2018 Stata SUMMER School:

Linear Regression Using Stata

Taught by Paul Allison, Ph.D.
August 14-15, Hotel Birger Jarl Conference
Stockholm, Sweden 

Read reviews of this seminar 

Linear regression is the most widely-used method for the statistical analysis of non-experimental (observational) data. It’s also the essential foundation for understanding more advanced methods like logistic regression, survival analysis, multilevel modeling, and structural equation modeling. Without a thorough mastery of linear regression, there’s little point in trying to learn more complex regression methods.

If you’ve never had a course on linear regression, or if you took one so long ago that you have forgotten most of it, this seminar will get you up to speed. In two days, we’ll cover almost a semester’s worth of material. When it’s over, you’ll be a knowledgeable and effective user of regression methods. And you will have the necessary preparation to take more advanced seminars.

Paul Allison has been teaching courses on linear regression for more than 30 years. He is the author of the popular text, Multiple Regression, which provides a very practical, intuitive, and non-mathematical introduction to the topic of linear regression.

The seminar will begin by focusing on the two major goals of linear regression: prediction and hypothesis testing. We’ll look at several examples from published articles to see how linear regression is used in practice and how to interpret regression tables.

Next we’ll consider all the things that can go wrong when using linear regression, and we’ll see how to critique the analyses done by others.

We’ll delve into the mathematical theory behind linear regression, focusing on the essential assumptions, and on the implied properties of the least squares method. We’ll also spend considerable time on techniques for building non-linearity into linear regression by way of transformations, interactions, and dummy (indicator) variables.

There will be lots of hands-on exercises using Stata. (Slides using SAS are also available on request.)  


This seminar will use Stata for the many empirical examples and the exercises. At least one hour each day will be devoted to hands-on exercises. Power outlets will be provided at each seat.


This seminar is designed for people who have a basic background in statistics, and who want to learn more about the theory and practice of linear regression. You’ll need to have taken an introductory course in statistics, and be comfortable with such concepts as random sampling, measures of center and variability, correlation, sampling distributions, standard errors, confidence intervals, and hypothesis testing. You should also have at least some experience using Stata. Neither matrix algebra nor calculus will be used.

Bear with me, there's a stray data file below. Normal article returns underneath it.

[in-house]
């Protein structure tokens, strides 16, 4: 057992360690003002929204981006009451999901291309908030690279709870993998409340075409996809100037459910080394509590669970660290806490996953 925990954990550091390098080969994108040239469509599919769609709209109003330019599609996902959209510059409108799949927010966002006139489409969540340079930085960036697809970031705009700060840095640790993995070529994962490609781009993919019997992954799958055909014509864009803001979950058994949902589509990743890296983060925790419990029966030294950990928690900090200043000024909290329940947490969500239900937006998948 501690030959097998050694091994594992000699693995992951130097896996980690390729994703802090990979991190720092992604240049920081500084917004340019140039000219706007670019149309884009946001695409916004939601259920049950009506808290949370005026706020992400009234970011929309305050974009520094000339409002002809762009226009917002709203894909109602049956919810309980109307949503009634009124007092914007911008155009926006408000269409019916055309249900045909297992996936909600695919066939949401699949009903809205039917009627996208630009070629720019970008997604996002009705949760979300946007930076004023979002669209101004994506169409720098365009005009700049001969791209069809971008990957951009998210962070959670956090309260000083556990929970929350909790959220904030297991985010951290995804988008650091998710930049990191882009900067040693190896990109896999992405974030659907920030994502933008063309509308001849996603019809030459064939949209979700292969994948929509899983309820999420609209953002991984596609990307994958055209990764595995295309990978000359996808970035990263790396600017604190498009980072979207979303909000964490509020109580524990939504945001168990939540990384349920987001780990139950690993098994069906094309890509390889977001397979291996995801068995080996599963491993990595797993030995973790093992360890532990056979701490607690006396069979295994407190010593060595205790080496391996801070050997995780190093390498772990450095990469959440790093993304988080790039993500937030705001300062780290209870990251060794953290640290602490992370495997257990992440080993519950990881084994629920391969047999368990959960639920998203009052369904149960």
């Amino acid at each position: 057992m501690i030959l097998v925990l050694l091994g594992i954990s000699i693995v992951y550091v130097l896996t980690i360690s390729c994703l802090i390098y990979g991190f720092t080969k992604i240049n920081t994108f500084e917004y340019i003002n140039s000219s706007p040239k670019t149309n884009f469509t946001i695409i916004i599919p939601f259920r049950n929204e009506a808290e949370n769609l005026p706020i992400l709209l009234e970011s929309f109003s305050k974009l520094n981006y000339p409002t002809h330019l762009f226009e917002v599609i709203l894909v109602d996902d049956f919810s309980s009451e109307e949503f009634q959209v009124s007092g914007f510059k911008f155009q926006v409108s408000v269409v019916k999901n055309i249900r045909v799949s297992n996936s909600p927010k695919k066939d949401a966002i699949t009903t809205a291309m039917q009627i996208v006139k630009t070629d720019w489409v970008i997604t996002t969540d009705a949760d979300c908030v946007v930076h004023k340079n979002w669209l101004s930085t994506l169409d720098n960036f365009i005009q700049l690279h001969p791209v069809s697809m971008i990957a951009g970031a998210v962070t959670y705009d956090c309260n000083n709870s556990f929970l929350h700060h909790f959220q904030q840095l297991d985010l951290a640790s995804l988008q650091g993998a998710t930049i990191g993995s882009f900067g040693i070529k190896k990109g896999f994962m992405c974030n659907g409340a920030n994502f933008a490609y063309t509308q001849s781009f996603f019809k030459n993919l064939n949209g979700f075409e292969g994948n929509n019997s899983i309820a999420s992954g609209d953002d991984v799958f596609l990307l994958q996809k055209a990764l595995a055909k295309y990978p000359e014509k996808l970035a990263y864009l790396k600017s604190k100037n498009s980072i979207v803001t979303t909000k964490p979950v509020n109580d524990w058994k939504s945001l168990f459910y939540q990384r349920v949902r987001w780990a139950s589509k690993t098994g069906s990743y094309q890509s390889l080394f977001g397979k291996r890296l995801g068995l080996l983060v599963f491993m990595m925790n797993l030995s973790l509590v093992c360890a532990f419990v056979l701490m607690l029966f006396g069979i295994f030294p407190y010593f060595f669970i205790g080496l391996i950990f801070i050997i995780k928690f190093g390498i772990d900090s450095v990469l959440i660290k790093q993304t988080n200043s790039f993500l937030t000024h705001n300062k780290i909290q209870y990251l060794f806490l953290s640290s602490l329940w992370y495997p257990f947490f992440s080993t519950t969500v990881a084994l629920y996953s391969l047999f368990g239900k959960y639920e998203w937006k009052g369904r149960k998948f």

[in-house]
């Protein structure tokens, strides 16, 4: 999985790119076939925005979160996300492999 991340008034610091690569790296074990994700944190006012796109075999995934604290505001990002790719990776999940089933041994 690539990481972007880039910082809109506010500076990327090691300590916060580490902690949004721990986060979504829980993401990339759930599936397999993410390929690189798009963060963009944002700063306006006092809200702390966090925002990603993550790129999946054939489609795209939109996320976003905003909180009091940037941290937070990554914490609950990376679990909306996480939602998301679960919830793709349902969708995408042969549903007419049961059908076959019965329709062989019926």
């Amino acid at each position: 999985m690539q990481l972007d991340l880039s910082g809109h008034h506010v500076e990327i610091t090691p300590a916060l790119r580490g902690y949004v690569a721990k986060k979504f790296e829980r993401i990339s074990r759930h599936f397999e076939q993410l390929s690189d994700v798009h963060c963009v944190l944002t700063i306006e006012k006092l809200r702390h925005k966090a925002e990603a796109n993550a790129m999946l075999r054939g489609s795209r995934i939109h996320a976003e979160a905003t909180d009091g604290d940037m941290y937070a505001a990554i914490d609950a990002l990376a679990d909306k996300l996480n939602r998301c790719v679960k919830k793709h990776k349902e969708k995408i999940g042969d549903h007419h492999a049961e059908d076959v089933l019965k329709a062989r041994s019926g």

Although the course is relatively non-mathematical, considerable emphasis will be placed on the underlying assumptions and their implications. Upon completion of this seminar, you should be able to run your own linear regressions, build and evaluate regression models, and interpret and critique regression results.


Participants receive a bound manual containing detailed lecture notes (with equations and graphics), examples of computer printout, and many other useful features. This book frees participants from the distracting task of note taking. 


Please go to the Metrika website for information on registration, and discounted hotel accommodations.


  1. What is linear regression and what is it good for?
  2. Examples of published regression analyses and interpretation of results.
  3. The mechanics of regression in Stata.
  4. Bivariate and trivariate regression.
  5. Assumptions of linear regression and properties of least squares estimation.
  6. Evaluation of regression models.
  7. What can go wrong in linear regression.
  8. Regression, correlation, and standardized coefficients.
  9. Nonlinearity and interaction.
  10. Dummy (indicator) variables.
  11. Multicollinearity.
  12. Model building strategies.
  13. Missing data.
  14. Heteroscedastity.


“Great overview of Linear Regression – its assumptions, the implications of relaxing them and interpreting the results. Very well organized, thorough and conceptual, with detailed examples illustrating how to think about actual results. Very useful, and I learned a lot even though I’ve been running regression for 20 years.”
  Michael Cook, Credit Suisse 

“The seminar is at the same time thorough and rigorous, yet full of direct applications that can immediately be implemented. I wholeheartedly recommend this course.”
  Monica Ionescu, The Wharton School, University of Pennsylvania

“A thorough and comprehensive overview of regression. Fabulous refresher course for anyone and a first step for those interested in taking more advanced courses. Highly recommended!”
  Gigliana Melzi, New York University 

“This course is a great review or introduction to linear regression. It is very practical and will definitely prove to be helpful in my work environment. I felt it was a great benefit that I learned as much about how to use regression in the software I use as I did about the assumptions and premises of the models.”
  Jessica Rast, Drexel Autism Institute 

“Am excellent overview of linear models. Covered concepts that I had not had since graduate school in a clear; concise, and understandable way.”
  Thomas Cohen, US Courts 

“This was an excellent course – clear and accessible. Thanks!”
  Clara Wagner, U.S. Department of Veterans Affairs 

“Great class. Professor Allison does an excellent job of introducing this topic. Even though I have used linear regression for a long time, I learned a few tricks on missing data, what assumptions I should be concerned about, and the Mean Variance Model to correct heteroscedasticity.”
  Vijay Raghavan, Actavis